“Hey Little Lady, What’cha Doing Down There?” – Open Heart Story

Story By Penny Rea

The sun shines through my window letting me know it’s already morning.  I jump up thinking I must have overslept, what happened to the alarm clock?  My eyes flash to the stupid clock and it’s only 6 A.M.  Good, I have so much to do today.

I work at the Luxor as an usher for the Blue Man Group and left work at midnight last night.  I drove home – Checked on my three-year-old son – Asthma again – Next give him a breathing treatment — Waited for it to take affect — Made sure he was resting comfortably – Hit the sheets – It’s 2 A.M.

And so another day begins on four hours sleep.  My husband’s off to work, I prepare Alex’s preschool bag and wake him, breakfast and medication, off to school, asthma gets worse, back home, another treatment.  Next, clean up dishes from last night’s dinner, prepare crockpot dinner for tonight, do laundry and cleaning, pay bills and spend time with Alex making sure he is getting his medication on schedule.

My husband is going to be late again so I call our baby sitter.  I don’t want to work tonight with Alex being sick.  My husband doesn’t watch him as closely as I do.  I always worry.  The sitter is late too, so I fly out the door with just enough time to make it to work.  Great — an accident on the off-ramp.  Nothing’s moving.  Finally get around it to see that no one was injured, thank God for that.

I park and run through for the casino.  I’m wearing the assigned Usher’s uniform:  Horrible black pants and a black long sleeved t-shirt.  It’s 110 degrees; I believe one of these days I going to spontaneously combust.  Not to mention I am completely exhausted, and am racing for the time clock.  I’m one damn minute late — One Damn Minute!

I’ll be written up because this makes the third time I’ve been late in the five plus years I’ve worked here.  Three seems to be the magic number no matter how long you’ve been an employee.  The twelve Customer Service Awards I’ve received don’t seem to count for much – just that damn time clock!  I’m always racing against time!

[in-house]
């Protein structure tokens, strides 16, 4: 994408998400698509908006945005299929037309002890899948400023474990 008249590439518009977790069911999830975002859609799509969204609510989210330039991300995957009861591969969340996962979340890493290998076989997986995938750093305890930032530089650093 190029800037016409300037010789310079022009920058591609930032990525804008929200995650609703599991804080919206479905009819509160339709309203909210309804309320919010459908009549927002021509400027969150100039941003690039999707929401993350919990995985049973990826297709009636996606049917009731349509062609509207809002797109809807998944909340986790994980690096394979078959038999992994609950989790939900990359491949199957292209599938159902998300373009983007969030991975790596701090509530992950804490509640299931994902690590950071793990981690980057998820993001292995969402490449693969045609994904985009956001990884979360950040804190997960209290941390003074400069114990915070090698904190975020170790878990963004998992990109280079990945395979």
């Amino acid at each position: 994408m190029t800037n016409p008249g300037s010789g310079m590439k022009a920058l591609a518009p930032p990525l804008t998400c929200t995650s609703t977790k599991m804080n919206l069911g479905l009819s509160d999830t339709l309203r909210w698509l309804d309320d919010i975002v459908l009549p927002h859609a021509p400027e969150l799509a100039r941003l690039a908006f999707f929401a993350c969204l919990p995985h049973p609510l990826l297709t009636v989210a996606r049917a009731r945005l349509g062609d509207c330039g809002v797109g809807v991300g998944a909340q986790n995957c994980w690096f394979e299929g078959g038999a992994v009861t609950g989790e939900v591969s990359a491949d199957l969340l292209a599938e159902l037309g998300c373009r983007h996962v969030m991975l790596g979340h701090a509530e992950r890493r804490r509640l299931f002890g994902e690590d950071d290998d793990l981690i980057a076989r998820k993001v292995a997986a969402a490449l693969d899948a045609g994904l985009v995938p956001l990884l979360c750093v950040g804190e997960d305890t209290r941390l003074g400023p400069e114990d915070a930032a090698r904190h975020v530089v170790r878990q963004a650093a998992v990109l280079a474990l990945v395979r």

Sure enough, my boss Jerry calls me into his office and the conversation goes something like this:  “Do you have any reason for being late?”

I quickly reply, “Yes, my baby sitter was late and there was an accident on the off-ramp.”

“Well, you know you could lose your job over this.”

I shot back, “If I do, maybe it would be a blessing in disguise.”

“What do you mean by that?” he asked sharply.

“I’m always so freaking stressed out trying to get here, and making sure everything is Okay at home with my son sick.  I really don’t care any more.”  I was fighting back the tears.  I was exhausted and didn’t want to be at work and now this!

Jerry’s tone changed, “I feel bad for you, and I don’t believe you will lose your job. But you will have to go in front of the board to explain what’s going on.”

I leave his office and am met by the other Usher’s, all wanting to know what happened.  Jerry steps out and tells them it’s none of their business, we have guests to seat and we’re going to have a great night.